By Chrispine Aguko
When, as a young girl, Queen Elizabeth II visited Kenya in 1952, she visited the Kaloleni Social Hall, where she was served tea in House Number L1. Founding President Jomo Kenyatta held countless meetings there, to plan for independence, and even after. Barack Obama Sr, Tom Mboya, Mwai Kibaki, Oginga Odinga, and most of those in the political class in the sixties and seventies were all frequent visitors of this iconic facility of yore; such was the fame and weight of the Kaloleni Social Hall. It was the happening place. Constructed by the colonial government, the Hall also served as the first Kenyan Parliament building.
Its story, today, is another tale altogether. Its fortunes have turned a corner and are unimpressively gloomy. In fact, the Hall could be appropriately called “the filth of the Kaloleni”. Dilapidated, run-down, derelict. In every room, the air is filled with foulness and rust.
The walls are full of graffiti and smudges from as far back as the 1990s, according to an attendant. The rest rooms make one want to retch – if the filth of the place won’t make you, then the flies certainly will. The place does not receive water regularly, which means keeping the washrooms clean is a nightmare.
Inside the buildings, electric cables hang dangerously. In one, there is a solitary lit bulb; the rest are either broken or burnt-out. It is, to say the least, creepy. It is difficult to tell if there are leaks on the roof because the entire area is covered in cobweb. Spiderman would so very at home here.
There is nothing inviting about the gym area. And, like a weary old man, the equipment is from the sixties – old, loose and unserviced. A little nudge at of the weight-lifting machine and there are creaks. I didn’t dare lift any. But that is just me; its patrons went on working out. Perhaps they know something I don’t. Or maybe it is just their faith. Or desperation; after all, the premises host the cheapest gym for miles around. The floors are filled with patterns of disjointed blocks, sand and cement.
I spoke to a few residents; of course they are miffed. It is the one place they have for their children to socialise, play and generally be children. It is where they grew up, where want their children to as well. But with no maintenance, no water and no electricity, it is being abandoned. They expect the county leadership to provide a solution but none is forthcoming – not from the local MCA and not from the county.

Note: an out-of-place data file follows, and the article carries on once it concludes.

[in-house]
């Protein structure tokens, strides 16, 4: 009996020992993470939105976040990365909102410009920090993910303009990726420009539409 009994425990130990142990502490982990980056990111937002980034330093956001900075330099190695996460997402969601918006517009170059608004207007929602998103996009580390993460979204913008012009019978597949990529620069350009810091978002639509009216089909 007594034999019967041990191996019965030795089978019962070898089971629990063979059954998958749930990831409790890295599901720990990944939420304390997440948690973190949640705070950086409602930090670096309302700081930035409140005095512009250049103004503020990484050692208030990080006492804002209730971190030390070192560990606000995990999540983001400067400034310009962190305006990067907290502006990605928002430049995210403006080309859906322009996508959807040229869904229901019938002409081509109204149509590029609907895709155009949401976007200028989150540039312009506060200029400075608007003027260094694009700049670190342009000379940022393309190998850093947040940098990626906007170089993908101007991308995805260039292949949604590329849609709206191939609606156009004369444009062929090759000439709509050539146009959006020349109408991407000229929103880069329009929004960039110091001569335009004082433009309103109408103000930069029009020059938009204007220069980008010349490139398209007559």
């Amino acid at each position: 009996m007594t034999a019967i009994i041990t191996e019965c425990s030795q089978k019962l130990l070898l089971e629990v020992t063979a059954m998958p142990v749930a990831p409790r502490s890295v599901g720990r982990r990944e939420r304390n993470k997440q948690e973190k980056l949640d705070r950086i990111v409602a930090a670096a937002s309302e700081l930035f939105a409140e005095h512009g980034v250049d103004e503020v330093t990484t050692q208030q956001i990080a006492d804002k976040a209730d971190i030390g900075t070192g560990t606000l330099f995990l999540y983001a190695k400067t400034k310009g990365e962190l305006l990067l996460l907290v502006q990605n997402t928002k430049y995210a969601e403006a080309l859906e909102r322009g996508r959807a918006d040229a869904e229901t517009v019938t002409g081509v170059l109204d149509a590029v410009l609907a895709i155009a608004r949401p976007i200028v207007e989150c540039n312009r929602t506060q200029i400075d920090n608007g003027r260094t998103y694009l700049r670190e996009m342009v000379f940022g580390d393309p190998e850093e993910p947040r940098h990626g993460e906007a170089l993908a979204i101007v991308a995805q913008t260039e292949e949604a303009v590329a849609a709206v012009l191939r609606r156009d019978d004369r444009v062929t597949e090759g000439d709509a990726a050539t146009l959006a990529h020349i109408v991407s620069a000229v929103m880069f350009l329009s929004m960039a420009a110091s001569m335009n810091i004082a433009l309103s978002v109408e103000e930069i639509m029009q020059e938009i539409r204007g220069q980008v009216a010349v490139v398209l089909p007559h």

Yet, the Kaloleni Social Hall deserves preservation, a proper one at that, because it holds so much of Kenya’s history.
Residents say that some contracts have been awarded to have the Hall painted, but it hasn’t happened. The last paint job was in 2014, but it covered around eight meters of wall, out of more than 100. That contract was full paid for never mind that the job was not finished, or even properly done. It is hard to tell part of the wall was painted because the accruing dirt seems uniform. The outside also serves as a billboard for election aspirants, as graffiti and posters attest. Next year, new ones will be placed.
There is a playground under construction. Someone whispers that it is being done by some youth who seem to have got political funding. It is not a big field, but construction has been slow, and he doubts it will be finished any time soon. Maintaining the Hall and its environs has been a campaign tool for every candidate with political ambition.
“Of course, they do nothing as soon as we elect them. Sometimes we wonder if the place has been sold. They do that often – allow facilities to be run down and then purchasing them for a song. If that happened, it would be the first we witness. The company awarded the contract to maintain roads and paths in and around the Hall has not completed the work it started last year.
A resident says both Senator Mike Sonko (while he was MP) and Governor Evans Kidero promised to restore the premises, but that is as far as it got.
The Hall collects revenue from hosting events. It is relatively cheap, charging Sh4000 per for each one. It hosts four churches every weekend. An attendant tells us it also hosts events during the week, sometimes up to three. The irony is that with the revenue collected, it seems impossible to give the place the life it deserves.
The hall also hosts a nursery school; the children are taught in a house whose roof is almost falling; actually, some of it is already sagging. During the long rains, the floors get filled with puddles of water, disrupting activities. Even direr, particularly for the little children, is the threat of waterborne diseases owing to the spilled sewage. The one health facility there is, called St. Catherine’s, is sandwiched between a carpentry workshop and pub. Between the dust from the carpentry shop settling in the clinic and the idea drunken patrons urinating on the walls of the clinic, it tells of recklessness and neglect that has now become the order of day.
As one walks to the library, one is hit with the smell of decomposing human waste, and paper bags filled with all kinds of organic waste – fruit peels, rotting food and so on. It is a wonder how the library users cope.
During my Sunday evening tour, it suddenly started to rain. In my weariness, I thought I might shelter in the Hall, and was almost run down by a herd of goats that, it turns out, had the same idea. It was then I noticed that on one part of the Hall, there were goat droppings and urine. Apparently, the animals belong to a county official, and they live in the Hall; no one dares chase them out.
We sought out the area MCA as well as officials from the county government to comment on the state of the Hall, but after countless promises and postponements, it was finally clear that none was going to talk.